When I first investigated studying abroad, I had two goals in mind: improving my French and homing in on my environmental science skills. While I’m not majoring or minoring in French, learning it has been a fun hobby of mine and I was ready to take it to the next level by studying abroad. However, after looking into the available options, I realized that it would be pretty difficult to find an environmental program in a francophone country. Nothing quite fit the bill. And so… alas... it appeared I would have to make a choice: French or Environmental Science.
Fortunately, the decision was made for me. I realized that if I wanted to graduate on time, I would have to focus on my environmental classes. This quickly narrowed the available options and after a little research I found the IES Abroad Galápagos Islands program. It immediately caught my eye. When else would I get the chance to live on the Galápagos for three months? And while studying such unique plants and animals? There was only one concern: I didn’t know a lick of Spanish.
I guess life was giving me the perfect opportunity to pick up a new skill: hablando en español.
So, I made the leap. I decided to fly to a country where I knew nada, nunca, zip, zero, nothing of the native language. After a month of living here, I can say this: it’s been a crazy quick learning curve. There have been a good many mistakes, confused looks and bouts of nervous laughter. Some of my most common phrases include “Cómo se dice ___ en español” and “Qué significa ___.” But despite my extremely basic knowledge, I am inching my way towards conversational Spanish. Every day I am becoming more capable of talking with the people around me. Each newly-learned phrase gets me closer to making a friend at the park or successfully asking directions to the nearest shoe store.
If you are in the same boat as me (embarking into the unknown territory of a new language), here are some helpful tips:
- Get the Google translate app and download the language you need. Downloading the app lets you translate when you’re offline, which comes in handy when you don’t have good signal (like in the Galápagos).
- Start practicing vocabulary before you leave. The second I knew I was going to the Galápagos, I started looking up basic Spanish vocabulary and grammar. It kickstarted my progress and gave me a good groundwork of phrases I could start using on day one. Also, utilize the Rosetta Stone subscription that IES Abroad provides! It was a super helpful tool for me.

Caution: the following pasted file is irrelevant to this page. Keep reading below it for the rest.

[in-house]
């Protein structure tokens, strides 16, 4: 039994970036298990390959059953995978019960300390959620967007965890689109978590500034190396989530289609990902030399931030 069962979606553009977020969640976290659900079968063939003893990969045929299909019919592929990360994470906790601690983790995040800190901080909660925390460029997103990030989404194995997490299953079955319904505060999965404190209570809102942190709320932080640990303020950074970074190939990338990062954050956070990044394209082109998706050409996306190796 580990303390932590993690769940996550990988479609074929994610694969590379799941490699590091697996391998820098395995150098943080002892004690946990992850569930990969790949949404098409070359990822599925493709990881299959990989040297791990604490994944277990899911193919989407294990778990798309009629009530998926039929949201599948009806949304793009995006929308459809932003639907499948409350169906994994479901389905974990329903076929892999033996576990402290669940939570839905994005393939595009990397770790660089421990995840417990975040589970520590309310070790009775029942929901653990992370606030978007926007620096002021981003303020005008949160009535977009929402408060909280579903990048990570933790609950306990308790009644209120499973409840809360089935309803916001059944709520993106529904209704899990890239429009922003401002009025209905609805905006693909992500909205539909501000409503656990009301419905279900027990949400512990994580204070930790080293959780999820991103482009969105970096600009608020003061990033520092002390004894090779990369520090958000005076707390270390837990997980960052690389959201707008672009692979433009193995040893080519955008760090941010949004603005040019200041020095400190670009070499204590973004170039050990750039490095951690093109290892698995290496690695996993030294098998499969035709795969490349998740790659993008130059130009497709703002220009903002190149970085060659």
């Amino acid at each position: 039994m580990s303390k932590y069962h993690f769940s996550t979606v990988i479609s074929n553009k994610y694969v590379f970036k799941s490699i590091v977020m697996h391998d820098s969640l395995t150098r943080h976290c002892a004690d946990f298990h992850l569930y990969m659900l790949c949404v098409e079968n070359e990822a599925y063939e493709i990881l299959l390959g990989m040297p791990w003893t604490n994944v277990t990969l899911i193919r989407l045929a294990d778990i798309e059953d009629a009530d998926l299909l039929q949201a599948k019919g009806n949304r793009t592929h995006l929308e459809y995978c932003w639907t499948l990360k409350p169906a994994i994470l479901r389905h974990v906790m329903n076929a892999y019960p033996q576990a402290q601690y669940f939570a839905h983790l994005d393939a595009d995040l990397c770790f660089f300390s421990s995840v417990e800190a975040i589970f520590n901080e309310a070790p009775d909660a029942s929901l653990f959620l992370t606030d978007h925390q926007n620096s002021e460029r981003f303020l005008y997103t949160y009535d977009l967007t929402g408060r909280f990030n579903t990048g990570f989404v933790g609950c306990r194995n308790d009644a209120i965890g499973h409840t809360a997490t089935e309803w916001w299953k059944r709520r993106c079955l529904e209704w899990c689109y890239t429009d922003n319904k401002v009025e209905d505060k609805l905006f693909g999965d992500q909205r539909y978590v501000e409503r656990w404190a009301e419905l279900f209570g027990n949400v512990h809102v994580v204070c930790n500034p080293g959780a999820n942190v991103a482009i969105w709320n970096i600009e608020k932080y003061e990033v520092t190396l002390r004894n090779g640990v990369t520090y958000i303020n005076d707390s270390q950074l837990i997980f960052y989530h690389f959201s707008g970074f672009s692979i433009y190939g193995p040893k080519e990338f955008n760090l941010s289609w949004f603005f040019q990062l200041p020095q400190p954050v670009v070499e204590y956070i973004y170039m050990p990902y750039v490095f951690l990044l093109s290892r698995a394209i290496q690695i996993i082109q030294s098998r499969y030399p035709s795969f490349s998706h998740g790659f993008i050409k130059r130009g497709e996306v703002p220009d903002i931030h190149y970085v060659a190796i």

- Once you arrive, find a language partner of a similar skill level. While it can be easier to talk to people who are fluent in English, I’ve found that it doesn’t force you to practice Spanish nearly as much. Talking to someone who has a similar, low-level of language forces you to take your time and work with the vocabulary you have. I’ve learned the most from conversations like these!
- Read easy Spanish news articles in your free time. I’ve found that this is a great place to learn connecting or filler words. There are so many beginner language websites to choose from, I’m sure you could find articles in your area of interest!
- Learn how to talk about your favorite hobby. For me, this was soccer. Learning this kind of vocabulary has been so helpful for playing pickup soccer games and making connections with locals.
- Don’t be afraid to laugh at yourself! Everyone makes mistakes when they’re learning, and you won’t be the exception! The quickest way to learn is to jump in and start speaking.
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<p>Hello everyone! My name is Catherine Putzier and I’m a senior at the University of St. Thomas (Minnesota), where I am studying Environmental Science with a concentration in Biology. While on my home turf, you can find me rock climbing at a local crag, playing a game of pickup soccer, or gushing about my three adorable nephews and one adorable niece. I love a good adventure and can’t wait to share about the Galapagos semester program!</p>